‘Lost in the Crowd’ message resonates on campus

On January 21, in his second inaugural speech, Barack Obama was the first president to speak of expanding rights to gay Americans. The day after this historical event, the Central Michigan chapter of the American Civil Liberties Union showcased the documentary “Lost in the Crowd” in Park Library Auditorium.

Released in 2010, “Lost in the Crowd” was directed by Susi Graf and presents the stories of several homeless lesbian, gay, bisexual and transgendered youth in New York City. Co-sponsor of the event, Brynn McDonnell said “Lost in the Crowd” was shown as a way to promote National Poverty in America Awareness Month.

“We wanted to show that poverty is a civil rights issue,” McDonnell said.

McDonnell continued to say that the issue of homeless LGBT youth is often seen but ignored.

“This is still an issue,” she said. “Even though we have progressed so much with states who now have gay marriage legalized, there is still a lot of discrimination.”

The film follows several young adults for seven years (2003-2010) that were kicked out by their families as teenagers because of their sexual orientation.  Most of them are not natives to New York City but came to the Big Apple hoping that their sexual orientation would be accepted by the more liberal culture.

However, the film shows the youth on the streets and finding it difficult to financially support themselves. In desperation, the teens begin to sell their bodies for food and drugs. According to McDonnell, 42 percent of the New York City youth homeless population identifies as LGBT.

“This film took seven years to make,” McDonnell said. “The film is up close and personal. It pokes holes in our society and said ‘this is here.’”

Andrea LaJoie said she chose to attend the movie screening because it fits in with her major of social work.

“I am taking a child-welfare class, and we talk a lot about homelessness and the LBQT,” LaJoie said. “This is right up my alley and I really enjoyed the movie. These kids could be my future client one day and the more information the better.”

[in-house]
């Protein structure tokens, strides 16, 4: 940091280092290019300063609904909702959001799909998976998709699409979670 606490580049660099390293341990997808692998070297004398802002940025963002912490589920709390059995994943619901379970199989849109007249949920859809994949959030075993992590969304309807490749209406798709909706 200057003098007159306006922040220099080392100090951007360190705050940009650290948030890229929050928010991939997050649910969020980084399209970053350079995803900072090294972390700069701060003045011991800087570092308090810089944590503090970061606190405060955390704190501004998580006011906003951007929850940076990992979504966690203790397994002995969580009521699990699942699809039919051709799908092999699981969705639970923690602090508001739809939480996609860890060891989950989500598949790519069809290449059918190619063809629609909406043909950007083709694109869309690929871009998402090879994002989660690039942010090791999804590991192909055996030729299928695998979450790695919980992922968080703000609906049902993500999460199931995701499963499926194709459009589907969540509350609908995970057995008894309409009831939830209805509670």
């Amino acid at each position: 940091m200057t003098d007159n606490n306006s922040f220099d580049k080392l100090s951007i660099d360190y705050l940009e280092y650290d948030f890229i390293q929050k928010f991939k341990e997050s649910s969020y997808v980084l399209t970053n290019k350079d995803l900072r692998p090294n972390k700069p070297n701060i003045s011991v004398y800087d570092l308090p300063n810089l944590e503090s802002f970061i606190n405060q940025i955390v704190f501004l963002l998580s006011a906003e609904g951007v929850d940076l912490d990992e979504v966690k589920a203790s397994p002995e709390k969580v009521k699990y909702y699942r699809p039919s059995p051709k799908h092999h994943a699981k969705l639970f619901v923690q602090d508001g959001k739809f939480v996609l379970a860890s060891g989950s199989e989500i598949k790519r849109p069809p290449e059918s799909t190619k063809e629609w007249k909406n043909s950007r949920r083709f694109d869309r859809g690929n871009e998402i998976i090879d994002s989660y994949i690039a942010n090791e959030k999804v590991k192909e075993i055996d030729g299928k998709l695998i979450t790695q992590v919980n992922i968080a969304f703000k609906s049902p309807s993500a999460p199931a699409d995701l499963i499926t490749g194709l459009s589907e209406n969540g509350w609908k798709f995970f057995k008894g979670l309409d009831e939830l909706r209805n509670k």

Although the documentary, shows several organizations and volunteers revealing opinions on what needs to be done, the director does not specifically propose solutions to end homelessness. However, Brianna Mehary, who was required to attend the film for a diversity class said that she believed the first step to a solution is awareness.

“Education is a key thing,” Mehary said. “If you educate young, people realize the extent of the problem.”

Mehary said that she did not realize the magnitude of issue or the homeless experience until watching the film.

McDonnell said that the ACLU’s ultimate goal is to raise students’ awareness on the issue.

“I hope the audiences see that this is an important and relevant issue,” McDonnell said. “These are people our age. We live a privileged lifestyle, but we can still work to end this. Let’s make this a tragic part of our history, not a deadly part of our future.”

While the  ACLU chapter on campus is wrapping up Poverty Awareness Month, they are  planning on doing other campaigns this semester, including “Faces of Racism, Faces of Hope” to commemorate Black History Month, and is considering doing a panel on  abortion rights for Women’s History Month is March. McDonnell said that she hoped to see the organization to grow by education, advocation and activation.